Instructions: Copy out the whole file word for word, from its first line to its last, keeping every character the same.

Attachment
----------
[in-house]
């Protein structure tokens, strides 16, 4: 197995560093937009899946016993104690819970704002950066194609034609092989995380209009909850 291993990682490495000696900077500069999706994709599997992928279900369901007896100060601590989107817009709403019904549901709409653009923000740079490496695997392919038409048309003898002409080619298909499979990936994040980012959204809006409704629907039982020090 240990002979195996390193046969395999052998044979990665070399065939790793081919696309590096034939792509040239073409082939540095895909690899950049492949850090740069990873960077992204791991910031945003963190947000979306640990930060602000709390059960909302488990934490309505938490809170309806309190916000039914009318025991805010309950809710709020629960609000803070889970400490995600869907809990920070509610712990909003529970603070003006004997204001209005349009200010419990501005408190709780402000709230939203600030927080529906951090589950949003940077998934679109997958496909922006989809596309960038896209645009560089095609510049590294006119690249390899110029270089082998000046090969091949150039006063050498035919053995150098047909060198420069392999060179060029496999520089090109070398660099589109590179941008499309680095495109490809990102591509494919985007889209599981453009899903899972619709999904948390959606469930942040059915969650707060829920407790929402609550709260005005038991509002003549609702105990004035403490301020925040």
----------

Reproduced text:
[in-house]
């Protein structure tokens, strides 16, 4: 197995560093937009899946016993104690819970704002950066194609034609092989995380209009909850 291993990682490495000696900077500069999706994709599997992928279900369901007896100060601590989107817009709403019904549901709409653009923000740079490496695997392919038409048309003898002409080619298909499979990936994040980012959204809006409704629907039982020090 240990002979195996390193046969395999052998044979990665070399065939790793081919696309590096034939792509040239073409082939540095895909690899950049492949850090740069990873960077992204791991910031945003963190947000979306640990930060602000709390059960909302488990934490309505938490809170309806309190916000039914009318025991805010309950809710709020629960609000803070889970400490995600869907809990920070509610712990909003529970603070003006004997204001209005349009200010419990501005408190709780402000709230939203600030927080529906951090589950949003940077998934679109997958496909922006989809596309960038896209645009560089095609510049590294006119690249390899110029270089082998000046090969091949150039006063050498035919053995150098047909060198420069392999060179060029496999520089090109070398660099589109590179941008499309680095495109490809990102591509494919985007889209599981453009899903899972619709999904948390959606469930942040059915969650707060829920407790929402609550709260005005038991509002003549609702105990004035403490301020925040």